In the end, Butler National Service Corp. convinced the state that it could deliver on its promises.

  The Kansas Lottery Gaming Facility Review Board tapped the Olathe-based company on Friday to develop and manage Ford County's state-owned casino. The 5-2 vote moves Butler one step closer to

building an $87.5 million complex with a hotel and other amenities on the western outskirts of Dodge City, near U.S. Highway 50.


   In the end, Butler National Service Corp. convinced the state that it could deliver on its promises.
  The Kansas Lottery Gaming Facility Review Board tapped the Olathe-based company on Friday to develop and manage Ford County's state-owned casino. The 5-2 vote moves Butler one step closer to
building an $87.5 million complex with a hotel and other amenities on the western outskirts of Dodge City, near U.S. Highway 50.
  Butler President Clark Stewart said it was clear that the board had done its homework.
  "I believe they paid attention and picked the best of the
candidates," he said.
   The company has formed an alliance with the local nonprofit organization Boot Hill Gaming on its Western-themed casino.
   Butler's road to success wasn't easy. The company faced a major challenge from the Wichita-based company Dodge City Resort and Gaming, which had proposed a similar complex on the northeastern edge of the city.
  Both companies also faced repeated questions about their ability to finance their proposals.
  Dodge City Resort and Gaming President Steve Joseph said he was disappointed in the board's decision, but he was not unhappy with the selection process.
   "We had an opportunity to present our case, and they liked the other side better," he said. "I think the two cases -- the two proposals -- were very, very different. Even though they were going to produce the same amount of revenue, they were very different
proposals. And they chose the high-end proposal versus our more economical proposal."

A question of finances
     The review board was expected to choose a developer last week, then
postponed its decision until Friday due to questions about the
developers' financial backing and worries about the national economy.
    Butler and Dodge City Resort and Gaming were each given an extra week
to provide additional evidence that they had enough money to make
their projects work.
  On Friday, Stewart told the board that the company
had an additional $20 million commitment from the Topeka-based Kaw Valley Bank, plus a $45 million pledge for the second phase of the project from the global financial services firm Merrill Lynch.
  "Basically, they're saying that they have enough confidence in the management of this group and the design of the project that they're willing to issue a highly confident letter to that effect," he said.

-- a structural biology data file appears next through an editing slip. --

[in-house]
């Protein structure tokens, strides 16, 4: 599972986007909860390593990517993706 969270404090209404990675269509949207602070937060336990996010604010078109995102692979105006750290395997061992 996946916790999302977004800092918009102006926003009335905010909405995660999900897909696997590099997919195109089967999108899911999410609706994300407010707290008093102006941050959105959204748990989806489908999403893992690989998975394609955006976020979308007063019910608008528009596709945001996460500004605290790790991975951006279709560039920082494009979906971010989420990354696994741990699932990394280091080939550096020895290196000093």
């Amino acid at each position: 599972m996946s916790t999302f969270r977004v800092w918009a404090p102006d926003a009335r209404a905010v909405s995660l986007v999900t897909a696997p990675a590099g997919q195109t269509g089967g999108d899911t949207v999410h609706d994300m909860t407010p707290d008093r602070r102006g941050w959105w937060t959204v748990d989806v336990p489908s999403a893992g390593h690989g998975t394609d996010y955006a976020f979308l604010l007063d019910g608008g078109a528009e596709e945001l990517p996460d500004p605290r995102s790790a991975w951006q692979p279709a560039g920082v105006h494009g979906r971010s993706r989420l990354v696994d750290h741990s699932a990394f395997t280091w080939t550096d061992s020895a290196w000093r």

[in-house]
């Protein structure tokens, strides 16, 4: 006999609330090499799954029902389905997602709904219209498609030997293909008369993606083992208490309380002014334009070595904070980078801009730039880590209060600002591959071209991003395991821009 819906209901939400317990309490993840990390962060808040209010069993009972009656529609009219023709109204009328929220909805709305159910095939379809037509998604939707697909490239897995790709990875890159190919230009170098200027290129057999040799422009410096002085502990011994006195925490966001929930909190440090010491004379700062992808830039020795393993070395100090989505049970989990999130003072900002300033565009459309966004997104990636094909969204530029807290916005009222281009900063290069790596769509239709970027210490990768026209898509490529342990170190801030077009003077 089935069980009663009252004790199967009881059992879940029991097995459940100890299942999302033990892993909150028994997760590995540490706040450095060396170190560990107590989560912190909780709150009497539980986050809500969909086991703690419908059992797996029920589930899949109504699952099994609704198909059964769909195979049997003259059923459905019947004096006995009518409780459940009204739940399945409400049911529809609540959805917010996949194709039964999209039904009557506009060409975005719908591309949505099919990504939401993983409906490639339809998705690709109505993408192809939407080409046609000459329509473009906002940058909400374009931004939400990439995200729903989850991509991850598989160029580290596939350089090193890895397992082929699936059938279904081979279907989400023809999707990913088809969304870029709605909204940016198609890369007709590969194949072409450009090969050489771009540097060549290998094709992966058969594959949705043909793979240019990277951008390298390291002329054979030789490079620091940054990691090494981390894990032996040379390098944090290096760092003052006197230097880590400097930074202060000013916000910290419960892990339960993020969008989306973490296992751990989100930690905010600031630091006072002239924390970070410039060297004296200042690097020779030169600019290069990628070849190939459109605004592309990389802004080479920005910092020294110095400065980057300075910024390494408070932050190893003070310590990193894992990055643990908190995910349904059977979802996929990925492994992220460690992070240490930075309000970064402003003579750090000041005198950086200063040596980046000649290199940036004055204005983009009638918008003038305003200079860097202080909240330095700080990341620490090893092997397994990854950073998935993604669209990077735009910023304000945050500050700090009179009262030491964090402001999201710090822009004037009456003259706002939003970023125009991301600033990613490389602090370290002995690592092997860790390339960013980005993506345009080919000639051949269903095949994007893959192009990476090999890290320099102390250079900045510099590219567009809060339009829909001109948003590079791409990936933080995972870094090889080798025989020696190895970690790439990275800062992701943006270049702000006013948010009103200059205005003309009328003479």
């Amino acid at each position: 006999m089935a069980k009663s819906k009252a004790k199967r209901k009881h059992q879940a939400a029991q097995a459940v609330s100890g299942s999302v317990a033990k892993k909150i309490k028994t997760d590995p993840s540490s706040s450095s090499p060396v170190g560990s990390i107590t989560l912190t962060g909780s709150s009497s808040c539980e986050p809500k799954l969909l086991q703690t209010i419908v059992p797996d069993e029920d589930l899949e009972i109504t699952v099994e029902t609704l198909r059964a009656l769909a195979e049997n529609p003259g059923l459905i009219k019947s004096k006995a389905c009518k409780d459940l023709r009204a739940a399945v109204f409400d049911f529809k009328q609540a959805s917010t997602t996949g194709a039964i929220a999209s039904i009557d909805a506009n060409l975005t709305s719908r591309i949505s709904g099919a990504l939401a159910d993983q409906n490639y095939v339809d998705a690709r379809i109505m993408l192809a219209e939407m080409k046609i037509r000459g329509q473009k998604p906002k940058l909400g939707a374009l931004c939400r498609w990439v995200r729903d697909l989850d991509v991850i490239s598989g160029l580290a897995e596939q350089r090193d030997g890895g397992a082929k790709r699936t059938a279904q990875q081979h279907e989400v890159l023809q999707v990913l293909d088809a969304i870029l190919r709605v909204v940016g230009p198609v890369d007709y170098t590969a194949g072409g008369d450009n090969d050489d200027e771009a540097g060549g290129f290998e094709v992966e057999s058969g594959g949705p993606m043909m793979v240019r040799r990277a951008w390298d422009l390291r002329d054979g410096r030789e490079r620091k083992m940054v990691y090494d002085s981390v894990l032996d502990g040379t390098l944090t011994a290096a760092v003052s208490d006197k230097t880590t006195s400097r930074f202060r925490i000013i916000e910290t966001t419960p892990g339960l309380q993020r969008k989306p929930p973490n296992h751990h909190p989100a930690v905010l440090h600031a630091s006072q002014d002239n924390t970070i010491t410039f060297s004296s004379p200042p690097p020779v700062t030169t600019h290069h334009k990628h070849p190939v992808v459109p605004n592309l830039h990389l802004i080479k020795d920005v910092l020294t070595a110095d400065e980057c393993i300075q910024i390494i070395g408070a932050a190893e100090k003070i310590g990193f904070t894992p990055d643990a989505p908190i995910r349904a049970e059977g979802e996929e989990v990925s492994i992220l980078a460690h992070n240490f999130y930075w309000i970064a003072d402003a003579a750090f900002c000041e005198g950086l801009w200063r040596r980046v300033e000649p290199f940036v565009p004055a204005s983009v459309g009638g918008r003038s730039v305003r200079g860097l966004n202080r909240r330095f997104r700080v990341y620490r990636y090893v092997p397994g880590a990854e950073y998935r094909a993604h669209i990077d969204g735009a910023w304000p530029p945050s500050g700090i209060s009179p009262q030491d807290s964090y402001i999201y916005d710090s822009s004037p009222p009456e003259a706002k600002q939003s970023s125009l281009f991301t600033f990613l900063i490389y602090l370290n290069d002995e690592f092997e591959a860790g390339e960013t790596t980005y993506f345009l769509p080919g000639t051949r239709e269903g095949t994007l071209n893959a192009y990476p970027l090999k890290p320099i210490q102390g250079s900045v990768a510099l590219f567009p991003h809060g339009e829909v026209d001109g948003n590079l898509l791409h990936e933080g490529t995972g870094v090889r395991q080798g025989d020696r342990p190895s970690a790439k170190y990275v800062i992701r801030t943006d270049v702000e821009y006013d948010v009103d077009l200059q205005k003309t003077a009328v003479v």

Stewart said that Kaw Valley and Merrill Lynch will have a 35
percent equity stake in the project, and both investors are
comfortable with that position. He added that those investors'
commitments will give Butler a $10 million cushion to complete the
first and second phases of its project.
  Joseph said that his company, Dodge City Resort and Gaming,
had received an additional financial commitment from Equity Bank of Wichita and Kansas City, which had previously loaned the company $6.4 million. But he added that his company had enough money to finance its casino without outside help.
    "We don't need financing from a bank, as I told you over and over," he said. "We can do this without financing. We are in the enviable position that we will have banks knocking on our door to lend
us money."
   After a 45-minute closed session to review the developers' confidential financial information, the board was ready to vote.
   Board member Jackie Vietti said she favored Butler in part because
it had proven it had the necessary financial backing. She also cited the company's plans to put some of its gaming revenues into a special fund to help western Kansas tourist attractions.
   "There's documented evidence of the financing ability, and we specifically requested that," she said. "And beyond that, the Mariah Fund appears to benefit a much broader region than only the city of
Dodge or the county of Ford."
   But not everyone was convinced that Butler was the best choice.
   Board member Jim Bergfalk said he thought that Dodge City Resort
and Gaming had a better chance of completing its project successfully.
    "I felt that it was the right size project," he said, "And I questioned the possibility whether or not the Butler proposal — the Boot Hill proposal — was going to be overbuilt."
    Board Chairman Matt All said he also preferred Dodge City Resort and
Gaming's conservative approach to financing the project.

Moving ahead
    Ford County officials hailed the decision, saying it gave them a green
light to move ahead with planning for the casino -- and for the proposed special events center, which is expected to be located near the casino.
   "It's a good thing that we started preliminary discussions quite some time ago," said Ford County Commission Chairman Kim Goodnight.
    "It's allowed us to be able to hit the ground running, and we're very excited about it."
    County Administrator Ed Elam said that local officials are looking forward to working with Butler on tackling various problems,
such as providing roads and water service for the casino.
    "There's going to be some challenges for all of us in a very short time," he said.

Reach Eric Swanson at (620) 408-9917 or e-mail him at
eric.swanson@dodgeglobe.com